Now if I do it twice — again, I don't want to spend too much time — if I do it twice, I'm going to skip the intermediate step. I'll get a -v and a −v2. It follows then that if I took 1/v2 times that, can you see that now? 1/v2 d2y/dt2 is the same as v2y dx2. Therefore to satisfy the wave equation, it can be any function at all, as long as it depends on x and t in the combination x - vt. That is just a mathematical fact. You just have to do the chain rule, you will find that it's true. But more importantly, I want you to understand what it tells you about the wave propagation. Let me pick x0 = 1 for convenience. Let me plot this guy at time t = 0. This solution looks like e to the -x squared, which is a function like that, at t = 0. What does it look like at t = 1 second?

Think about it. t = 1 second looks like e to the -x - v whole squared. That means it's the same bump, shifted by an amount v. See this function x - v squared behaves with respect to x = v the same as the original function around x = 0. Whatever happens to this guy here happens to that guy at distance v to the right. You can see that if you wait t seconds, it would have moved a distance vt. That's why you understand that vt, v is the velocity of propagation, because what this is telling you is that if you start the system out with some configuration at time t, t = 0, later on the function looks like the same function translated to the right at a velocity v. That means its profile, whatever profile you have, is just moved to the right. Now can you think of another family of solutions besides this one? Why should the wave move to the right? Yes?

Student: It's x + vt.

Professor Ramamurti Shankar: Do you understand that if it was x + vt, you go through this derivation, you'd get a +v2 instead of a −v2 and that doesn't matter. So the answer is, the most general solution to the wave equation is any function you like of x - vt + any function you like of x + vt. This will describe waves going to the right; that will describe waves going to the left, and you can superpose them. Because it's a linear equation, you can add solutions. This is what I want you to know about the wave equation. This is one example of how the wave equation comes and what the meaning of the symbol v is.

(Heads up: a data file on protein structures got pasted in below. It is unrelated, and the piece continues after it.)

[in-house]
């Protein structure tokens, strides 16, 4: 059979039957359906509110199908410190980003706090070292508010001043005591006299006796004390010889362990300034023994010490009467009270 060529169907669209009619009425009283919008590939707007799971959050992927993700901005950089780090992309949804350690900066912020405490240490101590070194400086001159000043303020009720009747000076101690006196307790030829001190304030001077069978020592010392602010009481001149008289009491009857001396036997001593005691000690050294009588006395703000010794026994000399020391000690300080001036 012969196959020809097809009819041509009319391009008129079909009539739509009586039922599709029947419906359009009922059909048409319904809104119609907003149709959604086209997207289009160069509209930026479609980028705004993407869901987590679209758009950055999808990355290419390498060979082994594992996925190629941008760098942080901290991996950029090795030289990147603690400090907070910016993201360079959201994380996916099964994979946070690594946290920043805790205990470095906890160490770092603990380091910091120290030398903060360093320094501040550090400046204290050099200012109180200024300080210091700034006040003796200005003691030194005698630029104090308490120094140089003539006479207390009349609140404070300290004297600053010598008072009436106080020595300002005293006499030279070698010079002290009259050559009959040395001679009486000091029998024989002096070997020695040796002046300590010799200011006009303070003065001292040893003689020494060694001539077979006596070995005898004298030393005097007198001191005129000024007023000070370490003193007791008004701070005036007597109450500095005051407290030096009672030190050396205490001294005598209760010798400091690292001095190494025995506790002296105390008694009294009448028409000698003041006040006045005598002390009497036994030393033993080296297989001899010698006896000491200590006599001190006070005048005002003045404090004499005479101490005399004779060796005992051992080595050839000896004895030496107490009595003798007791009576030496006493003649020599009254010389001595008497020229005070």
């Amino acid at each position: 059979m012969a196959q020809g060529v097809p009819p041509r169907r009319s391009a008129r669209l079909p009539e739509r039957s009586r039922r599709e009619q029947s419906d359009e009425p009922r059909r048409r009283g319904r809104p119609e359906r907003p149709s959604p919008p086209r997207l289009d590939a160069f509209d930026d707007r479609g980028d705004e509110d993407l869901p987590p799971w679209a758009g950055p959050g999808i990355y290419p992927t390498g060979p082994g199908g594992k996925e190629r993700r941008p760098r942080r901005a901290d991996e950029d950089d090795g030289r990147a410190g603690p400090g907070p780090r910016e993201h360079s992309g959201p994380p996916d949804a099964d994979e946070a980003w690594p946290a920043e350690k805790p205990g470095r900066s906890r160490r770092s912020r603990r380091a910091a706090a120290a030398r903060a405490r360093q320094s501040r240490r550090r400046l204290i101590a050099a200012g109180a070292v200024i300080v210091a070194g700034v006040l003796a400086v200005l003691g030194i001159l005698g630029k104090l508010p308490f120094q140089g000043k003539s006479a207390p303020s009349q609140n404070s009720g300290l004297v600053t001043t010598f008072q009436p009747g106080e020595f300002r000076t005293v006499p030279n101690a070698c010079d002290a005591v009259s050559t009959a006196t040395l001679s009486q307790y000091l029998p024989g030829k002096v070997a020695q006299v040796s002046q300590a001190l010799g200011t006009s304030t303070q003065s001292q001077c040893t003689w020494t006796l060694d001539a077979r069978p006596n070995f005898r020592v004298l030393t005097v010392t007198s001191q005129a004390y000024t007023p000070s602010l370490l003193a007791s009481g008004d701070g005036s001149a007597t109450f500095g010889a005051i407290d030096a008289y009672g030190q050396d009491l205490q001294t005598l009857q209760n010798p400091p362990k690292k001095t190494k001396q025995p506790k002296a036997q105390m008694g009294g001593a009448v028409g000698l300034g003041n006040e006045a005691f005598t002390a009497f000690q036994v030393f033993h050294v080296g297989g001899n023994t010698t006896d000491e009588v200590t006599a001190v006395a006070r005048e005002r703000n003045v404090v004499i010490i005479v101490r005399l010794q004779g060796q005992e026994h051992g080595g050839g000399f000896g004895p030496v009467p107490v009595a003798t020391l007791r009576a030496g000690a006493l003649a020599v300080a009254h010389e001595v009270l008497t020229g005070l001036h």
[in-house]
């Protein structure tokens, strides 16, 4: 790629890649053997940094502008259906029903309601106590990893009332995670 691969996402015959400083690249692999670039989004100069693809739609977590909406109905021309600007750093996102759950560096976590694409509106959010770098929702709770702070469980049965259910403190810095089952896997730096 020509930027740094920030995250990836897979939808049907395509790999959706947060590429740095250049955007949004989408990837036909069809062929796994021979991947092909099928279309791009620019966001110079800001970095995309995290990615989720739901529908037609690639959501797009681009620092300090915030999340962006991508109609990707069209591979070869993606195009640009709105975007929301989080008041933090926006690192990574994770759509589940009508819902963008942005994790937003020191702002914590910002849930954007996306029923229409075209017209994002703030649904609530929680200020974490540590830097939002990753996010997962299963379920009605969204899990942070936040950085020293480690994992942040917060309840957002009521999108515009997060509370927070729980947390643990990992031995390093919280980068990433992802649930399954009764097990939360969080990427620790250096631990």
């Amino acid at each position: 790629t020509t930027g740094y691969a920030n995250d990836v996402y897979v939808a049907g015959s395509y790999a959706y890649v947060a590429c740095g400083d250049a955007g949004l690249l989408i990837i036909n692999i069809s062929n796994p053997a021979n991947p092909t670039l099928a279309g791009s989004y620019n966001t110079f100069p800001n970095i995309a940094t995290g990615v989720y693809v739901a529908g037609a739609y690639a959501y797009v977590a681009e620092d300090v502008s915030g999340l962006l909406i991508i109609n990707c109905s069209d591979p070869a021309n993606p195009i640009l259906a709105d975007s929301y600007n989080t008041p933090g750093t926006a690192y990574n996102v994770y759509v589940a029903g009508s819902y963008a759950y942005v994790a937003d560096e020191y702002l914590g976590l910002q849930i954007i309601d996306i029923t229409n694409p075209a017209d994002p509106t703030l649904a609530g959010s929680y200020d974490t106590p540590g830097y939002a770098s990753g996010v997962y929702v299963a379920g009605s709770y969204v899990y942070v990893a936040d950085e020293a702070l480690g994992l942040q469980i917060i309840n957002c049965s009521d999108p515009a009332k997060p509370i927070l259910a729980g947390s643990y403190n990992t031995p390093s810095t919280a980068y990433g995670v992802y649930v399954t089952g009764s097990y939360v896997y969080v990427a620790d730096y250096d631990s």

Chapter 3: Maxwell's Equations [00:20:03]

Now let me go to the old Maxwell equations. Now I want to do them and ask myself. I'm going to write down a solution and I'm going to see if it obeys these four Maxwell equations. If I write down a solution for the electric field and the magnetic field, they have to obey all those conditions, those four equations. That means, let's take first the case of working in a vacuum, when there is no current, when there is no charge. So you want a surface integral of E on any surface to be 0 and the surface integral of B on any surface to be 0. Look at the surface integral first. Do you understand?

This was never going to be non-zero. This will be non-zero near matter but we are far from any charges, so there is nothing to enclose in the volume. There are no charges there. Look at those equations. I give you a function and I say, "Tell me if it satisfies Maxwell's equations," what do you have to do? Operationally, what is it that you have to do? Any ideas on what you must do at this point to test? Any ideas? What do you have to see of a potential solution? Come on, this is not the New York subway. You can make eye contact. What is this? You have no idea what you may have to do? What if I give you a function and say, "See if it satisfies the wave equation," what will you do then? Take the function and then what? Yes?

Student: Differentiate it and see —

Professor Ramamurti Shankar: Yes! Take x derivative, y derivative and all that, second derivative. If it vanishes, you'll say it satisfies it, right? That's what it means to satisfy it. If I give you fields E and B that depends on space and time and I want you to verify if it satisfies this, what do you have to do, is what I'm asking?

Student: Come up with a situation?

Professor Ramamurti Shankar: No, it must be true in every situation. In other words, what's the surface on which this integral is done? On what surface do we do the integral? Pardon me?

Student: Closed.

Professor Ramamurti Shankar: Closed. But beyond closed, anything else? Where is it located? How big is it? Pardon me?

Student: [inaudible]

Professor Ramamurti Shankar: I didn't hear that.